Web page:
The Dappled Light of the Sun (Formation I)
2nd October 2023
The Dappled Light of the Sun (Formation I) is constructed in welded weathered steel, measuring 475 x 792 x 792 cm. Made in 2015 and first shown in London, it was originally exhibited as a set of five unique clouds arranged as a vast canopy in the courtyard of the Royal Academy of Arts. These other companion pieces are now all in international collections.
The sculpture is comprised of a large, floating, cloud-like structure, which is formed from thousands of bolted tetrahedrons propped nimbly on a set of three tripods. With a height of nearly five metres, its monumental scale enables the sculpture to be immersive, encouraging viewers to walk beneath and around it, experiencing the changing patterns created by dappled light passing through the complex, geometric canopy. The work embodies the artist’s deep fascination with mathematical theory, as well as his engagement with the natural world.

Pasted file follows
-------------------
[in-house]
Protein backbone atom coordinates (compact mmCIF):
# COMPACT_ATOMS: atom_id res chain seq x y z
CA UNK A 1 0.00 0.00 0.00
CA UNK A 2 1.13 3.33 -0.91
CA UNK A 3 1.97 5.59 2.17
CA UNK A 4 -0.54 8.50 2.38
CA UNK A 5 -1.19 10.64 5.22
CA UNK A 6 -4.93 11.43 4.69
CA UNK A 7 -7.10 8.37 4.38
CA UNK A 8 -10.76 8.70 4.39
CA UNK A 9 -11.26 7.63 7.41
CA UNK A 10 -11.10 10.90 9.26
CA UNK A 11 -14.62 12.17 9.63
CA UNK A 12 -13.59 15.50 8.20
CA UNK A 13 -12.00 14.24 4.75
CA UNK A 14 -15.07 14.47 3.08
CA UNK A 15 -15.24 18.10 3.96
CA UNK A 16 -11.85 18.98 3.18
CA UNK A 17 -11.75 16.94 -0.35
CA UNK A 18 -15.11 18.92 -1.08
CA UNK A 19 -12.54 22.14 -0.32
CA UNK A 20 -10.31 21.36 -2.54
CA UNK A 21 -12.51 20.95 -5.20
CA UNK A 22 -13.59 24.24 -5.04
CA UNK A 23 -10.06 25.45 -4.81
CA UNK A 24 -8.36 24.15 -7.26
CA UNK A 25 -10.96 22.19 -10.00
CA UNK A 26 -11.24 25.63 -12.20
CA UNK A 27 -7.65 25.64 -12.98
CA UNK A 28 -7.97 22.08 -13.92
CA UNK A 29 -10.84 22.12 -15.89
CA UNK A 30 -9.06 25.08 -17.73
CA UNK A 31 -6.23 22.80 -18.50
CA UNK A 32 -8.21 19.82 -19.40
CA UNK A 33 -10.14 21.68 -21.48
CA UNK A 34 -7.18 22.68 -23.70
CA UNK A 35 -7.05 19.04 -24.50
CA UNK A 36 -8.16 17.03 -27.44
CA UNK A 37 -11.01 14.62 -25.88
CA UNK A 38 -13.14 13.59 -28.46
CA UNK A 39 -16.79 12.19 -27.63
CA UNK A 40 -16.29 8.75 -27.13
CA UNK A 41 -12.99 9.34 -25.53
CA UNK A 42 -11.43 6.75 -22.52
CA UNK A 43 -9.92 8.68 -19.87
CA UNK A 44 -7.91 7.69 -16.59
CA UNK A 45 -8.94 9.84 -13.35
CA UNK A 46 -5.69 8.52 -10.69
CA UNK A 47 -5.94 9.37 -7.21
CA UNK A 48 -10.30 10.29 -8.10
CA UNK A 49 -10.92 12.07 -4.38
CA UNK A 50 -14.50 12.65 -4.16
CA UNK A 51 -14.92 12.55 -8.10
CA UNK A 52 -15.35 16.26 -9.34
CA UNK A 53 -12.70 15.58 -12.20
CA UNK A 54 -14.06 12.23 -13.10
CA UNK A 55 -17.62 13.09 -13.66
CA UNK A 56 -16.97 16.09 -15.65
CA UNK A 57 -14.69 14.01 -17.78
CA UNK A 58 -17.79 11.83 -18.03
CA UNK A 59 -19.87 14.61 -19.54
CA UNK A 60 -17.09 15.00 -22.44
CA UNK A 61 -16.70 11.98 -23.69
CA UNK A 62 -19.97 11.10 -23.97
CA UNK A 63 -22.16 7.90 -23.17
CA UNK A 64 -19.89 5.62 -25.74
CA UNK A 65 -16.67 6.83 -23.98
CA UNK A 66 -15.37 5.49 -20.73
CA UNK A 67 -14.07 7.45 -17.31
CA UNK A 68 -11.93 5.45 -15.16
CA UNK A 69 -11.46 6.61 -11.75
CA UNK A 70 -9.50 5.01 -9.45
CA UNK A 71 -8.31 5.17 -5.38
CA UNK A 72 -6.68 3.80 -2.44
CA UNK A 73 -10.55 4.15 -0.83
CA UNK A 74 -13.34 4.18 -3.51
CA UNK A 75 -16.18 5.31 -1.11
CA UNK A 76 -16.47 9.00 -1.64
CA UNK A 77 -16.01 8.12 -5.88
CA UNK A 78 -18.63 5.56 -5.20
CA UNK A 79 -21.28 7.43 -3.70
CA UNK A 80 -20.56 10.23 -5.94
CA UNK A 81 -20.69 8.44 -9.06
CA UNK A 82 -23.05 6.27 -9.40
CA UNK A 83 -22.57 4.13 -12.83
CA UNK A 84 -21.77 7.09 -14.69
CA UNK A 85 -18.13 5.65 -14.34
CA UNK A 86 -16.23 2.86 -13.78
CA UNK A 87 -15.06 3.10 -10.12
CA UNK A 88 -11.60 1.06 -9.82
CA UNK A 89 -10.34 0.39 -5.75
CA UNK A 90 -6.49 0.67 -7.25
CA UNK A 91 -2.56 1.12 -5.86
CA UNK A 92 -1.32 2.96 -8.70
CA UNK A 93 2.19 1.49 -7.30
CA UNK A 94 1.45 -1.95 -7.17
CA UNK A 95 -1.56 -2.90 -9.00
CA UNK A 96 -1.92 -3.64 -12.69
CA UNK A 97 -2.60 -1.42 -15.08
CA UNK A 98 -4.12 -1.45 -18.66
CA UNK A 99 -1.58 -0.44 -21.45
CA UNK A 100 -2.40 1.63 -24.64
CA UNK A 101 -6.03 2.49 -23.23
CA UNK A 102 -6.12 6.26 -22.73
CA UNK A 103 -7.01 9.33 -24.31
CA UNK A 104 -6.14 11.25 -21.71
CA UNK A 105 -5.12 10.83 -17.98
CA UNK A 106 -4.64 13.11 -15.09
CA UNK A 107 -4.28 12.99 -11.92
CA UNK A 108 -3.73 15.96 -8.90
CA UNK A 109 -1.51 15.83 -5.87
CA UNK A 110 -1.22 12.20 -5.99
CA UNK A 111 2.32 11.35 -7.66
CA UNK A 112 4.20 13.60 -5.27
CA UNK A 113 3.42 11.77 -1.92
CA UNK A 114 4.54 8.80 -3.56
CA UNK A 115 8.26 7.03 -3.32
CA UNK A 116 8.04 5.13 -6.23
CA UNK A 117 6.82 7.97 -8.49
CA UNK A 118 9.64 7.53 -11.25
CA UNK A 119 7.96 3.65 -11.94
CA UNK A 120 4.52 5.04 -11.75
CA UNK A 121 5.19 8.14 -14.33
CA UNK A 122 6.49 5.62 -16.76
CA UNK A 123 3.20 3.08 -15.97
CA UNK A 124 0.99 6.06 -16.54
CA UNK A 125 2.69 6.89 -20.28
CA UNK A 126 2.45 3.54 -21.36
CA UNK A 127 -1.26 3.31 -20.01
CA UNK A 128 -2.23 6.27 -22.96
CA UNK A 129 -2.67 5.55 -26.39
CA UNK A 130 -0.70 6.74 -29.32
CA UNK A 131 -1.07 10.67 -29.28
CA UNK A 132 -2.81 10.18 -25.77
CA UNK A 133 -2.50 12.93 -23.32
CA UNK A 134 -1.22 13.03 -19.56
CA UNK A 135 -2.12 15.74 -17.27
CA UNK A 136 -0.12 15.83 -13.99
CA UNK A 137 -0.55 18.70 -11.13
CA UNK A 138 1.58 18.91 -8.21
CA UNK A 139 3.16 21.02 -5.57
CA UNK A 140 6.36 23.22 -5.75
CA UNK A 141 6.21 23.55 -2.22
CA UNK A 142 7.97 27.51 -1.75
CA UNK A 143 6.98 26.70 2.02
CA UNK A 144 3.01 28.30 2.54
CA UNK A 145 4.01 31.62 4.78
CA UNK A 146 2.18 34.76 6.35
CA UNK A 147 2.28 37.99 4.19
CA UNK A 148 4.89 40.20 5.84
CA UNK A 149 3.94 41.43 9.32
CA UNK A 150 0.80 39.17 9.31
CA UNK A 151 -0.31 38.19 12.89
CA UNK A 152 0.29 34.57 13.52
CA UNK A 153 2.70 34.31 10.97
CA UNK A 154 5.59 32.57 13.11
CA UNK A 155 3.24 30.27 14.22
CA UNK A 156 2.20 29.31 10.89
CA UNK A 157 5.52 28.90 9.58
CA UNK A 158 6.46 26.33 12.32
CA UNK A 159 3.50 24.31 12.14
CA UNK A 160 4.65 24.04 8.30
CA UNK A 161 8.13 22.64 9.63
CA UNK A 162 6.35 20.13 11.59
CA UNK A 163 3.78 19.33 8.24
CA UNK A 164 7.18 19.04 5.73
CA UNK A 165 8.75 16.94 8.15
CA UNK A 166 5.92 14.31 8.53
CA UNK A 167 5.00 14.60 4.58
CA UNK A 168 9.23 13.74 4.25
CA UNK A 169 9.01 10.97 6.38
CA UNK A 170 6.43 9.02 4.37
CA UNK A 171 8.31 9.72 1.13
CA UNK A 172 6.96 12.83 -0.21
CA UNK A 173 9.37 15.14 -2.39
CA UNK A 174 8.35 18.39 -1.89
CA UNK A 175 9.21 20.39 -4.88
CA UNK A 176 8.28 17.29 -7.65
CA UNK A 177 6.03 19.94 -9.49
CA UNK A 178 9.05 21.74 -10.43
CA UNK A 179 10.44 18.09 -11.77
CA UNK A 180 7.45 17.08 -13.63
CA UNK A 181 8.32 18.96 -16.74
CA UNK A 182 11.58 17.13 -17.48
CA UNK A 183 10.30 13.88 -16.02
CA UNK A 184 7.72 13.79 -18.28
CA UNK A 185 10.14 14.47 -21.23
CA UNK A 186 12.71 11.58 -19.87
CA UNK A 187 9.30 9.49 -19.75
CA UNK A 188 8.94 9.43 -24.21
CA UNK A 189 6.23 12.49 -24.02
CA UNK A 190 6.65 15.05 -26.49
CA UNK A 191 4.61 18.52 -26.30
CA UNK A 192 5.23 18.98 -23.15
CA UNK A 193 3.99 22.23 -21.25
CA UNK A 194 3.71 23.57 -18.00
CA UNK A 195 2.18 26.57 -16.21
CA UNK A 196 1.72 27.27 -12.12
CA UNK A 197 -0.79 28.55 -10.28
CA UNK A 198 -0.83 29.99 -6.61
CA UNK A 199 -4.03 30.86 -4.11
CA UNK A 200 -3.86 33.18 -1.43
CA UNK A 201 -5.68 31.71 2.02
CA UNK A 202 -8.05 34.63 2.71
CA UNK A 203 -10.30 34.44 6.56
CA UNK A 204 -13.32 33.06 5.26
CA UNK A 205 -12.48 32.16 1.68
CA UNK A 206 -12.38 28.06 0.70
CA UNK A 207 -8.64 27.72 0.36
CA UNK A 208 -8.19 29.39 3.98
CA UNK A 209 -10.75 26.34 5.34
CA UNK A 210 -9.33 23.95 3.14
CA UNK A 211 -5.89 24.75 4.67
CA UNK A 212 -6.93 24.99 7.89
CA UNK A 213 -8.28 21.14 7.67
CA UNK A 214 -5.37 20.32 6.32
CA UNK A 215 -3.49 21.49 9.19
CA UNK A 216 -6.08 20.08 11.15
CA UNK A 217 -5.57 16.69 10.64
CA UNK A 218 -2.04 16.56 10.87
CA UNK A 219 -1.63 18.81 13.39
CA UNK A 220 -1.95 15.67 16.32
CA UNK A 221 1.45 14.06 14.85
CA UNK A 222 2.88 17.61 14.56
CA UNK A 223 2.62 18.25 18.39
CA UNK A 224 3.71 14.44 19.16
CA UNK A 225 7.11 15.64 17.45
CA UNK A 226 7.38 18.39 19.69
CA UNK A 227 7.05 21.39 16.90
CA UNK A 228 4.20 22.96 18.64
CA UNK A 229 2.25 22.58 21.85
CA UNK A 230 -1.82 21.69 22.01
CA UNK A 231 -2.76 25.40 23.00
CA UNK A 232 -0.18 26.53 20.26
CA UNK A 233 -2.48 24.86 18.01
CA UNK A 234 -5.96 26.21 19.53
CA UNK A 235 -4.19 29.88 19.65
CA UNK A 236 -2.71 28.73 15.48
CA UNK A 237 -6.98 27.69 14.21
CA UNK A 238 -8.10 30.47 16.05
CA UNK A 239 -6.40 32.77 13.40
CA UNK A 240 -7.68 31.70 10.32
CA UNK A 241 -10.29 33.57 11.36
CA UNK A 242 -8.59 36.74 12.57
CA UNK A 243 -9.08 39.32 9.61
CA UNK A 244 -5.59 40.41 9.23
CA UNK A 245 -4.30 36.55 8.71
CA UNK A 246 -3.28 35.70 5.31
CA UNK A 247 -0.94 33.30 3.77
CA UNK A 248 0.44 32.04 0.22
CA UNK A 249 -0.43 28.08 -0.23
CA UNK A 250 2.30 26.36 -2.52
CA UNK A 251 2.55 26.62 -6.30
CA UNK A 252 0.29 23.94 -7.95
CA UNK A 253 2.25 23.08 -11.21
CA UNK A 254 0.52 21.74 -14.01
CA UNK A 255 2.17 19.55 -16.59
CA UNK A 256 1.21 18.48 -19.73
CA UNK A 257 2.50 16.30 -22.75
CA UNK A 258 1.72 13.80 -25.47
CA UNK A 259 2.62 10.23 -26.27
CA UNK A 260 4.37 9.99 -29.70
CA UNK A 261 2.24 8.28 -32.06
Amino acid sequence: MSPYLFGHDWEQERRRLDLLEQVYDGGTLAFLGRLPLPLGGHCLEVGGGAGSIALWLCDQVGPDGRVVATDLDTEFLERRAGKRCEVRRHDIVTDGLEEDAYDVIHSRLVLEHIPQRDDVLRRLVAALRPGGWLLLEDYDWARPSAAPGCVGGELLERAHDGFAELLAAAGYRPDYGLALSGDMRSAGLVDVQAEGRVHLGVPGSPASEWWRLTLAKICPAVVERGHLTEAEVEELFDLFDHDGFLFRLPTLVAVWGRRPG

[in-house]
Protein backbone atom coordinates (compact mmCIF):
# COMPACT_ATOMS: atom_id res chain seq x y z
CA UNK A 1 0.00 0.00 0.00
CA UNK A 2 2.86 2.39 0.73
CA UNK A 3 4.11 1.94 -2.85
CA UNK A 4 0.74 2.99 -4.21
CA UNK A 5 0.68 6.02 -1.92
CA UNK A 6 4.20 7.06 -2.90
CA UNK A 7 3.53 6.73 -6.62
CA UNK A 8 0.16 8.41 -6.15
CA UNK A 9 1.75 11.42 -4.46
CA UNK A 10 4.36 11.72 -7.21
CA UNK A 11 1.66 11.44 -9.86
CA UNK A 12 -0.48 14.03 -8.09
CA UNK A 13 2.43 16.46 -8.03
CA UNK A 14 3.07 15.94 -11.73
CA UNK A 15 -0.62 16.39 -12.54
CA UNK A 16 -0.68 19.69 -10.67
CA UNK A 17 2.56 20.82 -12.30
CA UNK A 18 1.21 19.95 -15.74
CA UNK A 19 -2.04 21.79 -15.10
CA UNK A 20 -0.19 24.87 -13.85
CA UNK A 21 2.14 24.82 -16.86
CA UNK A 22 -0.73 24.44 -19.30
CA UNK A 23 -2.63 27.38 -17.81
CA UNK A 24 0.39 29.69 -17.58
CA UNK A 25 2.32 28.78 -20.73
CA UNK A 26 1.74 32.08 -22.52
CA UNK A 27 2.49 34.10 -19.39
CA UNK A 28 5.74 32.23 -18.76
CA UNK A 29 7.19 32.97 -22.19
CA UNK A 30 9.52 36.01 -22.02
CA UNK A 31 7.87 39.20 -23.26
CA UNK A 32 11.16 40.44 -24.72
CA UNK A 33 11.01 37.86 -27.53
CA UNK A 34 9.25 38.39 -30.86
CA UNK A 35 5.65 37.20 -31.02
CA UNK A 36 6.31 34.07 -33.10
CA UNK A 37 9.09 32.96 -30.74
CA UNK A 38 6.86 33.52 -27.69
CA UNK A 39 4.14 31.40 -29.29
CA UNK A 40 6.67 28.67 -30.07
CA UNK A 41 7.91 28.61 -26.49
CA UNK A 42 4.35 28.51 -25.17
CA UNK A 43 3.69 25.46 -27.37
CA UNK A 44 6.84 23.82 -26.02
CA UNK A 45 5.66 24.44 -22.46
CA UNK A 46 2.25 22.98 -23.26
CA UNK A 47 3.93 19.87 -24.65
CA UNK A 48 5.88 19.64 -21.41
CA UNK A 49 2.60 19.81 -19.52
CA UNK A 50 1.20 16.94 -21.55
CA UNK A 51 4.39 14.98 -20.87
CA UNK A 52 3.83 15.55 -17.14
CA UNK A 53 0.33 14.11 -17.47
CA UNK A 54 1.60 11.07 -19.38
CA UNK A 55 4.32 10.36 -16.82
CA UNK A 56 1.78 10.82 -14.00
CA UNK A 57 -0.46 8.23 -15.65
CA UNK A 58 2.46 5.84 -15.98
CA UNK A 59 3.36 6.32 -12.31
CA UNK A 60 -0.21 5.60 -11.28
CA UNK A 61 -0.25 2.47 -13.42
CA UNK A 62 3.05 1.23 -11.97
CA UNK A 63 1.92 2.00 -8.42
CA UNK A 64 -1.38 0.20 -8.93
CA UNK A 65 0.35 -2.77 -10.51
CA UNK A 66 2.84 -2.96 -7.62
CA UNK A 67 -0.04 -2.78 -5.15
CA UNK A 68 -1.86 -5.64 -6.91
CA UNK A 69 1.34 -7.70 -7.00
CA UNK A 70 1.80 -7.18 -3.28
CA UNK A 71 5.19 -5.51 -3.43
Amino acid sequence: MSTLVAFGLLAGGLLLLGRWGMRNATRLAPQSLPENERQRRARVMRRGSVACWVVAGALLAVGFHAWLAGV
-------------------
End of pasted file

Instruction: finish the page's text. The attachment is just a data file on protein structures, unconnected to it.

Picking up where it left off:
Taking on a form reminiscent of a large tree that offers beauty and shade, the branches and leaves are replaced by an intricate and complex series of bifurcating tendrils that cascade down in scale as they grow and stretch outwards. In total, the work is made of over 6,000 welded triangles, which in turn form around 1,600 tetrahedrons. The tetrahedrons themselves are organised into five generations of sizes which, like a plant, cascade down in scale as they radiate outwards toward the sky.
Shawcross noted in 2015:
The Greeks considered the tetrahedron to represent the very essence of matter. In this huge work I have taken this form as my “brick”, growing these chaotic, diverging forms that will float above the heads of visitors.
It is one of the most significant mature works of Shawcross’ career and although completely sentient in form, the composition harnesses the artist’s fascination with the perpetual motion of the natural world.The Dappled Light of the Sun (Formation I) has been acquired by MICAS as part of its permanent collection.
Listen to Conrad Shawcross talk about this artwork: